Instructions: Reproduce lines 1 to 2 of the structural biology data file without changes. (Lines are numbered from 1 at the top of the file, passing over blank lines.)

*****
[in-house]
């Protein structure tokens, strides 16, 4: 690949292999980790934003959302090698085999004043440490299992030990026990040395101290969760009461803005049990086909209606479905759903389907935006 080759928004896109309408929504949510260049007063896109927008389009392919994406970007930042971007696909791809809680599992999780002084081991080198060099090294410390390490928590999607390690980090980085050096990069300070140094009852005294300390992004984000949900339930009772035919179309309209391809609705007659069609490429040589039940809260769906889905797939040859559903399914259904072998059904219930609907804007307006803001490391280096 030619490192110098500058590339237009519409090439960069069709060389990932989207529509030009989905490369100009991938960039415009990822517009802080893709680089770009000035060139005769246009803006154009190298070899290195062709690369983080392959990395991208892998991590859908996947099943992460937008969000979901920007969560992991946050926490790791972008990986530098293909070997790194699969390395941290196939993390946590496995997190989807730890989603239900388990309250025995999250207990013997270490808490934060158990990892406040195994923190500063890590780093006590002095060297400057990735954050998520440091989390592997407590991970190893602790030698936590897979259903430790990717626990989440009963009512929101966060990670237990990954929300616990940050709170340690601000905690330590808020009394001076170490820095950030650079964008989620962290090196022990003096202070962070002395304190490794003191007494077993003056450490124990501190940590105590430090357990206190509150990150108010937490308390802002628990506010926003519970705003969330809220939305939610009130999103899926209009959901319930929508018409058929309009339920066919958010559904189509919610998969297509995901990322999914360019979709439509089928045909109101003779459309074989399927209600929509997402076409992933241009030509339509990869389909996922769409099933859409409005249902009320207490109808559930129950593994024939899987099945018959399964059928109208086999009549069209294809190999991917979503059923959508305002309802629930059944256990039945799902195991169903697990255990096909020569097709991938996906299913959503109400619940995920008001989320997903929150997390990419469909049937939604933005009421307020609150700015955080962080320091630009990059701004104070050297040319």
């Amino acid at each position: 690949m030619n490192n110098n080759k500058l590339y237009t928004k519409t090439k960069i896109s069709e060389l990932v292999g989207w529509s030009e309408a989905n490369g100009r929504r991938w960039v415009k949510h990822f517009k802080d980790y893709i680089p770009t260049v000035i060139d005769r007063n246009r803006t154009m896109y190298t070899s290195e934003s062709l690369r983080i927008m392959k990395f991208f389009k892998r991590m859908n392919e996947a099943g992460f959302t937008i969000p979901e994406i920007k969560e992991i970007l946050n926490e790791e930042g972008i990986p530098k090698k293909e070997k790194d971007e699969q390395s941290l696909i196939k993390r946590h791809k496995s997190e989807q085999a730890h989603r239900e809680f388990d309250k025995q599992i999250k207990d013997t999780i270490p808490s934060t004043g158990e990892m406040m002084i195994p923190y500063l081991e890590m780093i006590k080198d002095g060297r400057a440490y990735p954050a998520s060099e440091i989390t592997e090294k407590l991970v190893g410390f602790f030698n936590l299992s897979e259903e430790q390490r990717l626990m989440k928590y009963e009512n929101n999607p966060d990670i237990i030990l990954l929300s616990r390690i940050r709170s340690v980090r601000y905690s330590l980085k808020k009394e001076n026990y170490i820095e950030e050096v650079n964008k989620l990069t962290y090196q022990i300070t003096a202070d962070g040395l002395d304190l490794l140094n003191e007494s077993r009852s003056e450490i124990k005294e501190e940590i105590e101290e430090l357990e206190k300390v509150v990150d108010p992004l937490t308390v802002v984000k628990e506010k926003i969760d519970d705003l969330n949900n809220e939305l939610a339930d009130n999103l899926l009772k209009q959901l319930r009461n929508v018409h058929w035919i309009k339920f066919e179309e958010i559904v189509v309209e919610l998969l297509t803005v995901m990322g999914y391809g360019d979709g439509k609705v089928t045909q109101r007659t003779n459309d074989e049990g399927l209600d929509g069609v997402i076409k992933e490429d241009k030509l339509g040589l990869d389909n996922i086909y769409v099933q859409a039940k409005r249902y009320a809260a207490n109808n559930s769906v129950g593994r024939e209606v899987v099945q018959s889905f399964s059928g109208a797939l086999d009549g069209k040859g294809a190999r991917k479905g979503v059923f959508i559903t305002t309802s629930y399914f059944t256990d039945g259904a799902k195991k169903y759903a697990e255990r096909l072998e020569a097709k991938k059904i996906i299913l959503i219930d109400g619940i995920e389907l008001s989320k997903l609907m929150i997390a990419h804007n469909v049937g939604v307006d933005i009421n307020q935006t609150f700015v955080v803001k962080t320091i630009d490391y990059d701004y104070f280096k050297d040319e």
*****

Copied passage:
[in-house]
């Protein structure tokens, strides 16, 4: 690949292999980790934003959302090698085999004043440490299992030990026990040395101290969760009461803005049990086909209606479905759903389907935006 080759928004896109309408929504949510260049007063896109927008389009392919994406970007930042971007696909791809809680599992999780002084081991080198060099090294410390390490928590999607390690980090980085050096990069300070140094009852005294300390992004984000949900339930009772035919179309309209391809609705007659069609490429040589039940809260769906889905797939040859559903399914259904072998059904219930609907804007307006803001490391280096 030619490192110098500058590339237009519409090439960069069709060389990932989207529509030009989905490369100009991938960039415009990822517009802080893709680089770009000035060139005769246009803006154009190298070899290195062709690369983080392959990395991208892998991590859908996947099943992460937008969000979901920007969560992991946050926490790791972008990986530098293909070997790194699969390395941290196939993390946590496995997190989807730890989603239900388990309250025995999250207990013997270490808490934060158990990892406040195994923190500063890590780093006590002095060297400057990735954050998520440091989390592997407590991970190893602790030698936590897979259903430790990717626990989440009963009512929101966060990670237990990954929300616990940050709170340690601000905690330590808020009394001076170490820095950030650079964008989620962290090196022990003096202070962070002395304190490794003191007494077993003056450490124990501190940590105590430090357990206190509150990150108010937490308390802002628990506010926003519970705003969330809220939305939610009130999103899926209009959901319930929508018409058929309009339920066919958010559904189509919610998969297509995901990322999914360019979709439509089928045909109101003779459309074989399927209600929509997402076409992933241009030509339509990869389909996922769409099933859409409005249902009320207490109808559930129950593994024939899987099945018959399964059928109208086999009549069209294809190999991917979503059923959508305002309802629930059944256990039945799902195991169903697990255990096909020569097709991938996906299913959503109400619940995920008001989320997903929150997390990419469909049937939604933005009421307020609150700015955080962080320091630009990059701004104070050297040319």